Annamaria Ajmone. Infra—Nights
We approach a new journey through insights on dance and performativity enabled by friendship and situated occasions. On December 4 2021, Annamaria Ajmone, a brilliant Italian dancer, artist and dear friend, was invited to cross the space of the Teatrino di Palazzo Grassi in Venice, during the second act of the site-specific exhibition titled Gestus and curated by Video Sound Art. Ajmone investigated the space through three encounters with the public spread throughout Saturday starting at noon. I will re-mediate for my HABITAT series an interview I had the pleasure to have with the artist for this occasion. We spoke about her work, her feelings about dance and ways of collaboration enlightening in particular the alternative infra-structures encouraged by her research processes.
Laura Pante: It was very inspiring to observe the different strategies you adopted during the three performances which, through your movement, gave vitality to the space of the Teatrino. You literally shifted the ways of proximity adopted by the public.
Annamaria Ajmone: After some reflections, I decided together with the curators to interact by relating to the macro-design of the space and the setting without making any changes in terms of “scene,” and without seeking a direct interaction with a specific artist among those in the exhibition. Instead, I tried to give the possibility to the different languages proposed by the works, such as materials, shapes, videos and sounds, to overlap with the dance and to be invested by an atmosphere crossed by different configurations of proximity of the audience.
LP: And what about your collaboration with the fashion designer Fabio Quaranta?
AA: During the preparation of the project, I decided to use an outfit not only related to the technology of movement, and to work with someone who would take care of its construction and conceptualization. So, almost by chance, I started talking to Fabio Quaranta, a designer based in Milan, who I knew teaches at the MA in Fashion and Visual Arts at the Iuav University in Venice. His interaction gave a specific contribution to the dance. We worked together in his studio trying on different things in movement, until we created a set of choices with the aim of balancing and containing the idea of a dress that would be an “accomplice” of the dances. We chose two main garments, one black and one white, and I’ll tell you about the third in between later. All three changes are very consistent with my idea of a unitary and connected performance. I really like the refined detail of the pantyhose, an ornament that reveals an alternative structure, in the same way that I try to crystallize gestures during simultaneous composition. And then the special detail… a kind of beautiful black sneakers with a very smooth, black sole! When I wore them they immediately reminded me of some of Yvonne Rainer’s images. I was surprisingly influenced by them, during the three encounters some of my movements seemed to remotely come from that archive of postmodern memories. Funny how memory is embodied and how we activated its residuals, isn’t it?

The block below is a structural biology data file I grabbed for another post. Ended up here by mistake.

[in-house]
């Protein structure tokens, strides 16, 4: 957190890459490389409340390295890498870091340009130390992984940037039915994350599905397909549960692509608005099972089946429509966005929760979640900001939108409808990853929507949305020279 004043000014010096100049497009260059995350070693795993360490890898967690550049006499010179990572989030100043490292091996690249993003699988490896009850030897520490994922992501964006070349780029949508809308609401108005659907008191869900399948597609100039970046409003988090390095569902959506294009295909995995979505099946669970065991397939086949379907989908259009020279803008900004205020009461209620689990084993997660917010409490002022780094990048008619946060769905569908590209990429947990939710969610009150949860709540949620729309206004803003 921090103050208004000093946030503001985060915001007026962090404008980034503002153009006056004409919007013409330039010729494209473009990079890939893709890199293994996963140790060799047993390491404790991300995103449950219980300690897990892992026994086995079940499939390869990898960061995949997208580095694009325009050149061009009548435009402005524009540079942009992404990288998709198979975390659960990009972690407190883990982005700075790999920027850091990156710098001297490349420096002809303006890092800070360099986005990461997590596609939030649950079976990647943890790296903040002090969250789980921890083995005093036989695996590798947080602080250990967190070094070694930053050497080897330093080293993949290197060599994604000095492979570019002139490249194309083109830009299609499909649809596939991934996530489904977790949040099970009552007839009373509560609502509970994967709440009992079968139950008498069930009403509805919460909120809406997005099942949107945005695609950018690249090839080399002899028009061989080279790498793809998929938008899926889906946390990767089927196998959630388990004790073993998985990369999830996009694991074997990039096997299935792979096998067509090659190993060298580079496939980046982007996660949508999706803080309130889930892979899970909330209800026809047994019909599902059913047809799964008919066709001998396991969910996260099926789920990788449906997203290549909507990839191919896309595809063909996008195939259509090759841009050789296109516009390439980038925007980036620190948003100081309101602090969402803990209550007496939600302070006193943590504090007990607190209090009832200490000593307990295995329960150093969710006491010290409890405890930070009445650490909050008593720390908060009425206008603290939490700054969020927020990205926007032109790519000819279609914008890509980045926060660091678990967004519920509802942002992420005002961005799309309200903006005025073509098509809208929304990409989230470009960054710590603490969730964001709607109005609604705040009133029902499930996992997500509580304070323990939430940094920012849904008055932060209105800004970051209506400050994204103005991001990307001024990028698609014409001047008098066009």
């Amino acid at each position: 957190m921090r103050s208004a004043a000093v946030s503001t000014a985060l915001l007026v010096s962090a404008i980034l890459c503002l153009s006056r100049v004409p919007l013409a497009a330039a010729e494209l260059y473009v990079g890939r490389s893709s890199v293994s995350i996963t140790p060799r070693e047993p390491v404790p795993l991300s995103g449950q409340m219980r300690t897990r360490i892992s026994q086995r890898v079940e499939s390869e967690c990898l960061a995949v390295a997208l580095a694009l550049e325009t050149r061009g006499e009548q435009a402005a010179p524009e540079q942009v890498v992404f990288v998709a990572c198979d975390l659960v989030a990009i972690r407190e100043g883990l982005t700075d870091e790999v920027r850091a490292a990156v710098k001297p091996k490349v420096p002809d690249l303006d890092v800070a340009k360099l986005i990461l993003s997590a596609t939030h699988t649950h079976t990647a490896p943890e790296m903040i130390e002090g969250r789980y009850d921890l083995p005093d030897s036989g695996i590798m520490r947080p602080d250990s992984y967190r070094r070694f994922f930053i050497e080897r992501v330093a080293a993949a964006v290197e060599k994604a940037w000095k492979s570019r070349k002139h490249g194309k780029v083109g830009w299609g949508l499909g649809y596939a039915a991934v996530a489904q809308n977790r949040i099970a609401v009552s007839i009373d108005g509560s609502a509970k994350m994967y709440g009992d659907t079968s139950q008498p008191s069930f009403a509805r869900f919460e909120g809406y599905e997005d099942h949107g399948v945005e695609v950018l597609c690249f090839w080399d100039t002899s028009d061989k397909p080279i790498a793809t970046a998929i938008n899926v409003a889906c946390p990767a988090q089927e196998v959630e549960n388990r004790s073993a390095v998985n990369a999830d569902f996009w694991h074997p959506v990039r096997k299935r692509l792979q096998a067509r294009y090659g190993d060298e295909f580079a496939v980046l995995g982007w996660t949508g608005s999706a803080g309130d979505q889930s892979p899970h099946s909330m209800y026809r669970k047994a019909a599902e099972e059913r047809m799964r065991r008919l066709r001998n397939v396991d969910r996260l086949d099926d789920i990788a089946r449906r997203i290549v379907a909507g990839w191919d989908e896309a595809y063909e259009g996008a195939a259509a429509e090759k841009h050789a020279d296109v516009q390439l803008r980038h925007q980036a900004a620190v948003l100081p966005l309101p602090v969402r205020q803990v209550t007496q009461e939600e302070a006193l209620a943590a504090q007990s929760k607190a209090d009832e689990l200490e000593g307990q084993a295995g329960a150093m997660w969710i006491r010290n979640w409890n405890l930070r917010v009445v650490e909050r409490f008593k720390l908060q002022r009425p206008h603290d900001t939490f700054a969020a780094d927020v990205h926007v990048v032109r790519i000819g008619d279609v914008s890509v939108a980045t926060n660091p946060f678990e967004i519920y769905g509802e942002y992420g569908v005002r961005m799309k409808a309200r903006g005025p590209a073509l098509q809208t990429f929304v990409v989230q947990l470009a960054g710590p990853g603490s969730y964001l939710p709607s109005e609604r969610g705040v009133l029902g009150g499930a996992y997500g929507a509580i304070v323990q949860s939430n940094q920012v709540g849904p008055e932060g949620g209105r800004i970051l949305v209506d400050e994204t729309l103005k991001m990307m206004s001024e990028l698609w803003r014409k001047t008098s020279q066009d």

LP: From the second performance during the afternoon, you chose to immediately state the need to shift the point of view of the spectators, going closer and closer to the audience. Eventually you integrated them into a relationship with the design of your body in space. What was that like for you?
AA: Actually, I didn’t plan the interaction with the public, sometimes it can be a mistake to imagine beforehand how it’s going to happen. I think one of the most important dynamics at stake when it comes to performativity and dance is that specific tension that drives you to look for confidence with the external situation; and trying to carry it elsewhere with a “prehensile body” that gives voice to some thoughts… that I really can’t name… and of course feeling pleasure in what you’re doing is key! That’s how it was at the Teatrino. I didn’t expect the audience to sit down and create a circle around an empty space as if to show me the place of the performance. So I immediately felt the urge to break the observation setting. It was a lot of fun to investigate the different levels of proximity by gently pushing it to move.
The timer on the phone was used because I wanted a defined end, so that I wouldn’t fall into the temptation of drawing it. In the second intervention, at 4pm, I used the phone to play music from a corner to encourage a shift in perception of space. For the 2nd outfit, it was great because Fabio and I decided to break the initial idea and composed it 3 minutes before the start in relation to the previous experiences.